A legacy like never before
It was tempting, when looking into the recently published polling concerning our attitudes toward the legacy of the London 2012 Olympics, to write about the Olympic anniversary - the reopening of the stadium, the return of the Mobot, the repeat of Danny Boyle's brilliant opening ceremony on the BBC. But while there are countless positive lessons to be learned from the Olympic legacy, in truth, for marketers and communicators the most profound lessons should be taken now, one year on, from the Paralympic Games.
An investment in Britain
The public is clearly very happy with the Olympic legacy. There are good reasons for this: the pace at which the Queen Elizabeth Olympic Park venues have been handed over is impressive; the new business generated internationally by British companies as a direct result of the Games is timely, given the lack of growth in the economy; the plethora of new ideas designed to capture the post-Games spirit, ranging from @joininuk to Ride London.
Between them, they show us that the effect of the Games endures and, collectively, they demonstrate that the London 2012 Olympics wasn't just "a party" - it was a sustained attempt to deliver on the promises made by the bid team in Singapore, most critically "to use the power of the Games to inspire change".
So, at a rational level, we are positive about London 2012. As a nation, we are proud of what we achieved and it has given us a new-found confidence that we can perform on a world stage. Wonderful, but collectively we did much more than that.
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The emotional legacy
The Paralympics changed the way we think. And, from this perspective, we don't need to look at the data to get a sense of what that means. A sold-out "Paralympic Super-Sunday" at the Anniversary Games made it clear that something extraordinary happened during summer 2012 and, in this sense, the way we now think about disability and Paralympic sport is the emotional legacy of the Games.
Stepping back, I would suggest four things fuelled this attitudinal shift. First, having a GB team of superhuman athletes - many of whom we had previously never heard of - ready to capture our hearts. Second, the thinking and planning that went into making the events happen. Third, the craft that went into engaging the public. And last, the fact that deep down the British public loves an underdog.
To understand the scale of the shift, it is important to state how far we have travelled. In the years before the Games, it was hard to see the public going much beyond the Olympics; the Paralympics were "not elite", "not real sport" and "not for people like me". I will never forget attending a particularly grim focus group in 2009 when it became clear just how complex our campaign would need to be. We knew we would have to tell a different story and, as a result, built a project-wide mantra: "operational integration, creative distinction".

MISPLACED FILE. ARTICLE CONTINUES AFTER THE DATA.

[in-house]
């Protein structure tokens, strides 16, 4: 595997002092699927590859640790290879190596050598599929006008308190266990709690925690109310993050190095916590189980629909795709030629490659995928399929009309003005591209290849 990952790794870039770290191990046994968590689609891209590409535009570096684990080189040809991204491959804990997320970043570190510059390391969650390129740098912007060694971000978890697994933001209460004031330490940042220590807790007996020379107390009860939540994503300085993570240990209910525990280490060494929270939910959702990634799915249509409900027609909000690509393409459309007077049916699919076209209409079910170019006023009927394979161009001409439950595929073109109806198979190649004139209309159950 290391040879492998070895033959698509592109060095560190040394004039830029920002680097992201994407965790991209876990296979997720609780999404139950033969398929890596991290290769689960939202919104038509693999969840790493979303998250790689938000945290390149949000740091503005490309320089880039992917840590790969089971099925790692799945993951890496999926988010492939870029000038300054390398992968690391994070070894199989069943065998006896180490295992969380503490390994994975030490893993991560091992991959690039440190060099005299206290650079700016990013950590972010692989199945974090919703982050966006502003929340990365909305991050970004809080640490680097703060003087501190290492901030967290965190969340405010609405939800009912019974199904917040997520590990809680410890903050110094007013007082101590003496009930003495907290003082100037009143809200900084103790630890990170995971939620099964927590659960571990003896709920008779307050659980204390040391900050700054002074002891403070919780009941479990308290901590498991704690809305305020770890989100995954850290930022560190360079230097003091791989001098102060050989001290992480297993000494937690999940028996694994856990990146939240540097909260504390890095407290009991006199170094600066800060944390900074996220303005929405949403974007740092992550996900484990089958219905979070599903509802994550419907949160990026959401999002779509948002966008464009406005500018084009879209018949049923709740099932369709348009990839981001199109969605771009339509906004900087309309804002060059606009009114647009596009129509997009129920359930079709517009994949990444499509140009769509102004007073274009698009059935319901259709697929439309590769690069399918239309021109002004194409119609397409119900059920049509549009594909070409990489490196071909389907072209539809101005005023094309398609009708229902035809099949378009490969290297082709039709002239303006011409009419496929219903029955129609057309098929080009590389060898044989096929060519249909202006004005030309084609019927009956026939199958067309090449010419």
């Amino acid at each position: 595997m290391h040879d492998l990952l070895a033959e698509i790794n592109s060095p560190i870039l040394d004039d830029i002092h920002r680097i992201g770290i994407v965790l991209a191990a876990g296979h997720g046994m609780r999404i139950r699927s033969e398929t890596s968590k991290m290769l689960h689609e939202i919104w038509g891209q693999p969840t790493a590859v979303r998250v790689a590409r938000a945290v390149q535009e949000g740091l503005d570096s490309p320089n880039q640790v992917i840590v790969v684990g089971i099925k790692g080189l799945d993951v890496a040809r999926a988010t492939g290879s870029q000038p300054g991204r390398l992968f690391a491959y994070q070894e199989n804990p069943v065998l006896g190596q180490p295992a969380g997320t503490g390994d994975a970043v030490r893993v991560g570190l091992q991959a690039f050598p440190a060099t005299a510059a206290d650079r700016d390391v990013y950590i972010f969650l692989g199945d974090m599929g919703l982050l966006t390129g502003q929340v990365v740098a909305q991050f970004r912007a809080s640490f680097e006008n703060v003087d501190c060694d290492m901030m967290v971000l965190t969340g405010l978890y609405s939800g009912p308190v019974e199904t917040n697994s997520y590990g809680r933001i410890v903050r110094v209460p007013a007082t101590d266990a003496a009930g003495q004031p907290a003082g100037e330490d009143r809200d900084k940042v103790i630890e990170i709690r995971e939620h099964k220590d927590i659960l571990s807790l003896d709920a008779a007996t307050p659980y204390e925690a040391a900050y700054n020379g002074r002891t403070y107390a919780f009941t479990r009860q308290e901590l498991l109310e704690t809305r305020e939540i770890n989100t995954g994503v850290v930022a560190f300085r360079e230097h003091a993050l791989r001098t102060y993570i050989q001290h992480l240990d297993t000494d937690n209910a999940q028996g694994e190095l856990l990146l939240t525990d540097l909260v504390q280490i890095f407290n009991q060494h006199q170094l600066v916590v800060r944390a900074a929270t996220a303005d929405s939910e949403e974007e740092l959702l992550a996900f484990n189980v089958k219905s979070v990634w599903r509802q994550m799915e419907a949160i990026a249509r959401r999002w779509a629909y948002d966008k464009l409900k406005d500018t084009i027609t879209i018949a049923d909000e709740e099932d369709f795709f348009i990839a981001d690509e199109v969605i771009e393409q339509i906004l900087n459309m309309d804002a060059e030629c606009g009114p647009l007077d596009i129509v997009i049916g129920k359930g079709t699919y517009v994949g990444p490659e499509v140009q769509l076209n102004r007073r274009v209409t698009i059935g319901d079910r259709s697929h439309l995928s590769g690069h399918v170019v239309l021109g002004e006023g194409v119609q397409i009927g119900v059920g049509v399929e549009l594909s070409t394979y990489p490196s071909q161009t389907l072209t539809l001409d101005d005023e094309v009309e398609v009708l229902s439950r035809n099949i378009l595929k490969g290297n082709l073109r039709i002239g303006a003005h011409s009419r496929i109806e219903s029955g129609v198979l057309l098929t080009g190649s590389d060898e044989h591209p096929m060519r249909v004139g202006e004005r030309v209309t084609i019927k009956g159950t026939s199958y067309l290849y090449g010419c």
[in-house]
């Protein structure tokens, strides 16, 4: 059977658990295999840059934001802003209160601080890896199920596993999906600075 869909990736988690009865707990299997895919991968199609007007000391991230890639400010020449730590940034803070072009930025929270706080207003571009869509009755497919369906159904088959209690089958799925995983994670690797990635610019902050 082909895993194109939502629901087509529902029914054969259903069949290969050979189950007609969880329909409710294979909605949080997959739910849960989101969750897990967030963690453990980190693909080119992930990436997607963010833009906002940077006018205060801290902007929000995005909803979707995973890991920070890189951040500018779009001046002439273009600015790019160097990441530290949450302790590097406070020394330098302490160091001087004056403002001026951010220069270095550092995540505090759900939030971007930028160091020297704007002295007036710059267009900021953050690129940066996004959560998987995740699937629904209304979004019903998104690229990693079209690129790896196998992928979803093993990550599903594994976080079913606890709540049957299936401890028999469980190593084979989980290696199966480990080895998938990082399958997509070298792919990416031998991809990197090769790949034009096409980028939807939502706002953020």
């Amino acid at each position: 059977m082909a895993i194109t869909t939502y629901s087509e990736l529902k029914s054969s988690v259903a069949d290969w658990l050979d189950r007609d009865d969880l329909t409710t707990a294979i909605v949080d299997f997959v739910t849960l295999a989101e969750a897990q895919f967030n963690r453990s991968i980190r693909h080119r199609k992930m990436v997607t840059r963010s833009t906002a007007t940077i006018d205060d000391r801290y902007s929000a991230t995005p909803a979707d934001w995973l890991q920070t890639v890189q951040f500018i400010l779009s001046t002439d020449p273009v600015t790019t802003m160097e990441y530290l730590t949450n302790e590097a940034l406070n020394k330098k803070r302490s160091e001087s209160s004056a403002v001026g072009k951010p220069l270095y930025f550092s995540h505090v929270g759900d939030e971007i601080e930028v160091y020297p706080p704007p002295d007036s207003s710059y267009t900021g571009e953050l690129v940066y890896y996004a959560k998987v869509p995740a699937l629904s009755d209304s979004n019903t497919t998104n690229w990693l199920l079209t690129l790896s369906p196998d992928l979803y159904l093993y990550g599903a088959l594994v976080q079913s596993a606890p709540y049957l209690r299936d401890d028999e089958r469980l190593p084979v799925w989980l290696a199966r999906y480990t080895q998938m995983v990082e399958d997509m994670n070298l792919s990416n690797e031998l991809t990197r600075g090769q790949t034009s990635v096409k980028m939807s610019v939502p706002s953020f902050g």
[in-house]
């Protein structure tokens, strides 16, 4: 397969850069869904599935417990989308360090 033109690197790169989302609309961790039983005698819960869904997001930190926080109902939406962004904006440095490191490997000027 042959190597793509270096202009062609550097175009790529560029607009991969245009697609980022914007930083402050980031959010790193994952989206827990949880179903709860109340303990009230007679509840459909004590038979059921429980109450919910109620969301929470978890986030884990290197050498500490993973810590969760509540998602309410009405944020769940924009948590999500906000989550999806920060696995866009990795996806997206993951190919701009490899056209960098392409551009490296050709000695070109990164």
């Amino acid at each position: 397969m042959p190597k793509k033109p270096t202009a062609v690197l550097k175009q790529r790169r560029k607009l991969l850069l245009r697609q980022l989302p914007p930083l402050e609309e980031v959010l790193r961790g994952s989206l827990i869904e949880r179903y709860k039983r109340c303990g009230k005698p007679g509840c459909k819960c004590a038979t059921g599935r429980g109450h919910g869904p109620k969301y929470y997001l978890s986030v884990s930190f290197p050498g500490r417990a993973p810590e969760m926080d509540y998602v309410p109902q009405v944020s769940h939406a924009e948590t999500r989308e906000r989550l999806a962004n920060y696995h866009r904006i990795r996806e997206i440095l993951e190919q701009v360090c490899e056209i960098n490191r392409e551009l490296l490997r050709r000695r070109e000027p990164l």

Gradually, a group of people and their brands formed who became dedicated to delivering that distinction, between them executing a campaign that would build an emotional legacy perhaps without parallel. Sponsors chose the Paralympics out of conviction. BT came in early, Sainsbury's recruited Mr Beckham and Channel 4 went on to make the ad of the year/decade. Suddenly, the Paralympics looked elite and different and the public got on board.
Attitudes that transcend
YouGov recently published its findings on our attitudes to the Games, one year on. Perhaps most striking is just how mainstream our views have become. In the early years, we would be looking at a single-digit minority who "got" the Paralympics. Now we see widespread comprehension and positivity toward the movement and its importance in British life. The Games, and the momentum created since by the British Paralympic Association, have changed our perceptions forever.
There are many positive things for us all to learn, but for campaign planners this is about the fundamentals of how we campaign: brave investment decisions, brave creativity, brave briefs and flawless execution. And perhaps the biggest lesson of all is that the campaign is not over - it's still in full flow. That momentum is a lesson for us all.